json[5].object!["two"] = 2      // now ["one":1,"two":2]

When you assign values to JSON array with an out-of-bound index, it is automatically streched with unassigned elements set to null, just like an ECMAScript Array

json[10] = false	// json[6...9] are null

As you may have guessed by now, a blank JSON object(dictionary) is:

json = JSON([:])

And manipulate intuitively like so.

json["null"]    = nil		// not null
json["bool"]    = false
json["number"]  = 0
json["string"]  = ""
json["array"]   = []
json["object"]  = [:]		// not {}

deep traversal

JSON is a recursive data type. For recursive data types, you need a recursive method that traverses the data deep down. For that purpuse, JSON offers .pick and .walk.

.pick is a ".deepFilter" that filters recursively. You've already seen it above. It takes a filter function of type (JSON)->Bool. That function is applied to all leaf values of the tree and leaves that do not meet the predicate are pruned.

// because property list does not accept null
let json4plist = json.pick{ !$0.isNull }

.walk is a deepMap that transforms recursively. This one is a little harder because you have to consider what to do on node and leaves separately. To make your life easier three different versions of .walk are provided. The first one just takes a leaf node.

// square all numbers and leave anything else 
JSON([0,[1,[2,3,[4,5,6]]], true]).walk {
    guard let n = $0.number else { return $0 }
    return JSON(n * n)

The second forms just takes a node. Instead of explaining it, let me show you how .pick is implemented by extending JSON with .select that does exactly the same as .pick.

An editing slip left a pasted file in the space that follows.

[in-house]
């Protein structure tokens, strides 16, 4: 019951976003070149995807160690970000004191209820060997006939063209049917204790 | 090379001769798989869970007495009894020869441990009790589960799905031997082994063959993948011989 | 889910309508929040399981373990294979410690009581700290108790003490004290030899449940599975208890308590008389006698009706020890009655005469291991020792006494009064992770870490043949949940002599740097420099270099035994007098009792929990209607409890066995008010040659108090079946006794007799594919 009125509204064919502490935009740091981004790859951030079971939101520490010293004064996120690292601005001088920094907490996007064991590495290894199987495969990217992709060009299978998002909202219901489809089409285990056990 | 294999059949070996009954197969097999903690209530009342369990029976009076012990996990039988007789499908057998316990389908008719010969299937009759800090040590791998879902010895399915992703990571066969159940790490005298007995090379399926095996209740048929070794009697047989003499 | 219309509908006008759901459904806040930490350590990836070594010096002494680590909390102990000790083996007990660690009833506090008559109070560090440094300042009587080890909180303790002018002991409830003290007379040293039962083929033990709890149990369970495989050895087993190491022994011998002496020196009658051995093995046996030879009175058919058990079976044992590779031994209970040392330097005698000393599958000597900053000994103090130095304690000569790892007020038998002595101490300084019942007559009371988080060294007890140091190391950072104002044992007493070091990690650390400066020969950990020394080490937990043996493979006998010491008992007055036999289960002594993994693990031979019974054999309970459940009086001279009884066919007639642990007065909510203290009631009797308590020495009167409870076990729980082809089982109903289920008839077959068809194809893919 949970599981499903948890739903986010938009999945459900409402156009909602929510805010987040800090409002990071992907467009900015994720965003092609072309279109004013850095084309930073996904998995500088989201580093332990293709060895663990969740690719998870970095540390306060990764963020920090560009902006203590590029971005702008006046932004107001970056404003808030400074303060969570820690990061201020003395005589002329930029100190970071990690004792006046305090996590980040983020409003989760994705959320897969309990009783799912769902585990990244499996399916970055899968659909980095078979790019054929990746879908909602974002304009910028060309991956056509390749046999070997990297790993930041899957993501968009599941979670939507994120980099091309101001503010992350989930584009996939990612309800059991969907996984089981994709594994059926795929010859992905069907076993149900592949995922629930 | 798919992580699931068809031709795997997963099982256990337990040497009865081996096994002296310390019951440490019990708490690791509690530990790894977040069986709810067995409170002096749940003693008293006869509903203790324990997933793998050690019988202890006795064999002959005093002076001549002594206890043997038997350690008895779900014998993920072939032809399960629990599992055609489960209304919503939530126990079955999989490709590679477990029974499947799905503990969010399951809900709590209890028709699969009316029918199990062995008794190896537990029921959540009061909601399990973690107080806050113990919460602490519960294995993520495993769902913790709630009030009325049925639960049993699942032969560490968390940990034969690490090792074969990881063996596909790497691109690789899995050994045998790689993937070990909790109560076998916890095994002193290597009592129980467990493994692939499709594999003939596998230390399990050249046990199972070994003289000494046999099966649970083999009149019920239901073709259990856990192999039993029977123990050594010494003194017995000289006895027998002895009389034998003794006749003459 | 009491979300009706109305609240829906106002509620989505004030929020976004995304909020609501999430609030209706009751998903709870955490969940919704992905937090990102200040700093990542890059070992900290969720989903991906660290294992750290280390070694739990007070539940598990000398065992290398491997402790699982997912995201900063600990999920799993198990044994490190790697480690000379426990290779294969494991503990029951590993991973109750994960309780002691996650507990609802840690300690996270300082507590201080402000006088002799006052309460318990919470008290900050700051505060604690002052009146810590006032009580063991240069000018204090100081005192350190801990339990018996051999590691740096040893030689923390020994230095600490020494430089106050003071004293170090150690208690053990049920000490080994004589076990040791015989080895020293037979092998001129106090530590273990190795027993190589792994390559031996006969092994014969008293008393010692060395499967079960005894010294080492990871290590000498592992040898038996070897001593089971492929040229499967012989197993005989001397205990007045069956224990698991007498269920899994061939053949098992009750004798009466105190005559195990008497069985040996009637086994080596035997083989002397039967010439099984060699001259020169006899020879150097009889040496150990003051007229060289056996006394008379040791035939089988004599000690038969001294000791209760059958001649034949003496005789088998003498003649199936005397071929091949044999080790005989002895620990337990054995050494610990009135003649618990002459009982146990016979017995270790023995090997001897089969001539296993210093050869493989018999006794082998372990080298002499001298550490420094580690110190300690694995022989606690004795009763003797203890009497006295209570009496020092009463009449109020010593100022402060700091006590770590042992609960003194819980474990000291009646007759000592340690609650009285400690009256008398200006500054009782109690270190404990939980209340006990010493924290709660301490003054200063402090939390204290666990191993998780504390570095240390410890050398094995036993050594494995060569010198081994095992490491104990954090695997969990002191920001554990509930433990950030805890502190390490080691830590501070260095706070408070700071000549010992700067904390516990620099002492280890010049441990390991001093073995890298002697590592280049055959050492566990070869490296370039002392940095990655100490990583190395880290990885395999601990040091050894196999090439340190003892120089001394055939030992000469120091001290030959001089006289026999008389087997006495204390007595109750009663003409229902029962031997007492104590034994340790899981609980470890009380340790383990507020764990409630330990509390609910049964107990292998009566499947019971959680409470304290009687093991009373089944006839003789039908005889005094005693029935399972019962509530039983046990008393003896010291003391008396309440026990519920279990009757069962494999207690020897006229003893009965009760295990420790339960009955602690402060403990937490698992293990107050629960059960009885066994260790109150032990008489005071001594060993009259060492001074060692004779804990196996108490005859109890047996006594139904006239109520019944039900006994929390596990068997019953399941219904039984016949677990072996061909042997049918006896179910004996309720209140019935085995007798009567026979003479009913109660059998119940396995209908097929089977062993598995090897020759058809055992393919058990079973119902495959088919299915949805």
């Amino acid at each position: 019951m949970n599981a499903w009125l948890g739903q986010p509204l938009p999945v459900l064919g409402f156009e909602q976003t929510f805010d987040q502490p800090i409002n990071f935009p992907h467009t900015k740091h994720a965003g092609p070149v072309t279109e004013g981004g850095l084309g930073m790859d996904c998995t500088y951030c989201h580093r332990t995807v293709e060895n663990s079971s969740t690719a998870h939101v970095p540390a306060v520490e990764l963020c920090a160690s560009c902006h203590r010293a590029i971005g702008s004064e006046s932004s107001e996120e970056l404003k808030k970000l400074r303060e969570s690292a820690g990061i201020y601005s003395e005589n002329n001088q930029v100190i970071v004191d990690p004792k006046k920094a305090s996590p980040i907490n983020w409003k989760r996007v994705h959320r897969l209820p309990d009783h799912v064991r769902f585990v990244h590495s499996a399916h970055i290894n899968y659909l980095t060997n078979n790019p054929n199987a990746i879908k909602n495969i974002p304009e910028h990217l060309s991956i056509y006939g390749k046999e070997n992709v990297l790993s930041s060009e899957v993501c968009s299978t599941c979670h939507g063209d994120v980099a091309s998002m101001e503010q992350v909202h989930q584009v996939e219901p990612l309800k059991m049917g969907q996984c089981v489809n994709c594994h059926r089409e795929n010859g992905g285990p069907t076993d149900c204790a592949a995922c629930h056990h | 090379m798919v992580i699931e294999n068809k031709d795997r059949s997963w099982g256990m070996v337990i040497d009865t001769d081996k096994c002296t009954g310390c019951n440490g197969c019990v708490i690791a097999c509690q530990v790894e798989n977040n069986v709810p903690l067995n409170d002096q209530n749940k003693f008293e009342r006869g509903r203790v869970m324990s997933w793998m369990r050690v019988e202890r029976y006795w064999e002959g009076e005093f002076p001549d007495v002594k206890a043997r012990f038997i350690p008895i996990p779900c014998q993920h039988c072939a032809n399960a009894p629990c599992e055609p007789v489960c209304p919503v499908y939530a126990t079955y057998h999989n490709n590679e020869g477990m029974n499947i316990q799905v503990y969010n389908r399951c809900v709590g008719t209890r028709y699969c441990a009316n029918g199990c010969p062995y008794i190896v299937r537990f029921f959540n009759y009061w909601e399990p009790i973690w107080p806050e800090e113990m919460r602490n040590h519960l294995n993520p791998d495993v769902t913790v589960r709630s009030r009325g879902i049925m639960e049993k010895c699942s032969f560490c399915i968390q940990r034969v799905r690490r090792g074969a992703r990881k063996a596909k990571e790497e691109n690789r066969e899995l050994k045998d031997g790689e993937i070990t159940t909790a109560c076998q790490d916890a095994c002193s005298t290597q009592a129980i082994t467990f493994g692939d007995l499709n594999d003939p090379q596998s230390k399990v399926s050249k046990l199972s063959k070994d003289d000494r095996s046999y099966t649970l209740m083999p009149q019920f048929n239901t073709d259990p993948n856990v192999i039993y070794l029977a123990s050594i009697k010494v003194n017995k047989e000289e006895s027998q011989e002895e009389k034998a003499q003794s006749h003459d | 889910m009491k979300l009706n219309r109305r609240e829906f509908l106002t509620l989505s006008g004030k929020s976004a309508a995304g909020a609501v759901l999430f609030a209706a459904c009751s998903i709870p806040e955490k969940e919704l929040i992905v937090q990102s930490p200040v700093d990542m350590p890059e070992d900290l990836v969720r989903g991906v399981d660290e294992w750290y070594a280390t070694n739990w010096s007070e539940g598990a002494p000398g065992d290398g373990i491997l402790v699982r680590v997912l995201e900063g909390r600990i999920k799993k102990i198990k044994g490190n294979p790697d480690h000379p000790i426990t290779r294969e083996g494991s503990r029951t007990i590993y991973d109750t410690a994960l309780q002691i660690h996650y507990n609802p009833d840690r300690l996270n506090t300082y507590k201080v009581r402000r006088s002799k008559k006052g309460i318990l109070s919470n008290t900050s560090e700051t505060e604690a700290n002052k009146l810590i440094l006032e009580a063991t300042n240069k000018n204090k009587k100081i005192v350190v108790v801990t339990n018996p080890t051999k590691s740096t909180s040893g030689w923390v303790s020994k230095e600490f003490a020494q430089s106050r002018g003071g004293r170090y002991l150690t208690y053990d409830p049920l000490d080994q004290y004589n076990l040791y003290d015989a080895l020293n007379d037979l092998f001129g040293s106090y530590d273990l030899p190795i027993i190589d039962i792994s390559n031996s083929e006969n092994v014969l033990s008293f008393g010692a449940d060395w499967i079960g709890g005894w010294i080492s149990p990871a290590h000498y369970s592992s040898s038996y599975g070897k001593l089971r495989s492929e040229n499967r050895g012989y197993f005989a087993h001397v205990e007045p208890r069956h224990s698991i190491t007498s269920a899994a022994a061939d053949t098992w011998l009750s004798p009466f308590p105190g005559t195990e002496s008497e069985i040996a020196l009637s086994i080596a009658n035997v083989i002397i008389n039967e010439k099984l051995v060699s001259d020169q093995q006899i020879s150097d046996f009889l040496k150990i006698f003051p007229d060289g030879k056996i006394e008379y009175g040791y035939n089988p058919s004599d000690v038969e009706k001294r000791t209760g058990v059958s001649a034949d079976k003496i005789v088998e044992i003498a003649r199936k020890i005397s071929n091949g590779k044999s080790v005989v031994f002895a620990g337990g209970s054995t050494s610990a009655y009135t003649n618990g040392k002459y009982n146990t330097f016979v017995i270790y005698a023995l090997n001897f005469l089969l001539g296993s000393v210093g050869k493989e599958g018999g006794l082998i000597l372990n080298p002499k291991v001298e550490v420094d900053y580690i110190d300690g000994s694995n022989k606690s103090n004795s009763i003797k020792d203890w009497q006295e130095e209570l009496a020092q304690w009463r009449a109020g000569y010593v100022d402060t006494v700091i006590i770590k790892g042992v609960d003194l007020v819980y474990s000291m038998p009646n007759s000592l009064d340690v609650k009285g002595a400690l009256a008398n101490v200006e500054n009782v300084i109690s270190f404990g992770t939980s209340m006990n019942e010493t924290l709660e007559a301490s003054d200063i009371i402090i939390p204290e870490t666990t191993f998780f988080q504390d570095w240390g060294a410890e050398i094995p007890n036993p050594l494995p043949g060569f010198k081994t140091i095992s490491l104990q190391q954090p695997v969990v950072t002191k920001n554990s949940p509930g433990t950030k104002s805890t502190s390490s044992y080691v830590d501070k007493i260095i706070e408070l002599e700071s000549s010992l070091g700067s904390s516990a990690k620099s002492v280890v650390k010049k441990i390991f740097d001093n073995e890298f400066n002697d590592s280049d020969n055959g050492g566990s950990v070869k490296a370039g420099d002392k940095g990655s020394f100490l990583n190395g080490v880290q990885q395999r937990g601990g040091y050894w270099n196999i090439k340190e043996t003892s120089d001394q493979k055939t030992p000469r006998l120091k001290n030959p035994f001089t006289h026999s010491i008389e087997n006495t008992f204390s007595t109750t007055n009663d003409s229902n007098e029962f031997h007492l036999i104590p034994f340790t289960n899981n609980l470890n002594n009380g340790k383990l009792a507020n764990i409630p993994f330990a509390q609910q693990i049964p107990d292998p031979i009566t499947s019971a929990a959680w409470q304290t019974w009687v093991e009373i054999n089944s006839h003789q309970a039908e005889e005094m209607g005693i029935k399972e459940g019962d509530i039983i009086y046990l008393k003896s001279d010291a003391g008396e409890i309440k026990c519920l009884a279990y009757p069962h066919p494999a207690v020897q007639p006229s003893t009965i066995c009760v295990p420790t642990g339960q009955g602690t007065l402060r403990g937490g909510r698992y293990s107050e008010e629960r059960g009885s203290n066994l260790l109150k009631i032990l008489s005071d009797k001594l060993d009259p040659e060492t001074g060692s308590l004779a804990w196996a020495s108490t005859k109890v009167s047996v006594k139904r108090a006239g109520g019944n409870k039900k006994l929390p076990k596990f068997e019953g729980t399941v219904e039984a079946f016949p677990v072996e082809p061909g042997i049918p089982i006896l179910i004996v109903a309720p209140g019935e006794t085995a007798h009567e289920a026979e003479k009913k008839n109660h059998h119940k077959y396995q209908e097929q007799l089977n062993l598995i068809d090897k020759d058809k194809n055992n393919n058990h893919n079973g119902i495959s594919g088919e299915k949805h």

extension JSON {
    func select(picker:(JSON)->Bool)->JSON {
        return self.walk{ node, pairs, depth in
            switch node.type {
            case .array:
                return .Array(pairs.map{ $0.1 }.filter({ picker($0) }) )
            case .object:
                var o = [Key:Value]()
                pairs.filter{ picker($0.1) }.forEach{ o[$0.0.key!] = $0.1 }
                return .Object(o)
                return .Error(.notIterable(node.type))

And the last form takes both. Unlike the previous ones this one can return other than JSON. Here is a quick and dirty .yaml that emits a YAML.

extension JSON {
    var yaml:String {
        return self.walk(depth:0, collect:{ node, pairs, depth in
            let indent = Swift.String(repeating:"  ", count:depth)
            var result = ""
            switch node.type {
            case .array:
                guard !pairs.isEmpty else { return "[]"}
                result = pairs.map{ "- " + $0.1}.map{indent + $0}.joined(separator: "\n")
            case .object:
                guard !pairs.isEmpty else { return "{}"}
                result = pairs.sorted{ $0.0.key! < $1.0.key! }.map{
                    let k = $0.0.key!
                    let q = k.rangeOfCharacter(from: .newlines) != nil
                    return (q ? k.debugDescription : k) + ": "  + $0.1
                    }.map{indent + $0}.joined(separator: "\n")
                break   // never reaches here
            return "\n" + result
            if $0.isNull { return  "~" }
            if let s = $0.string {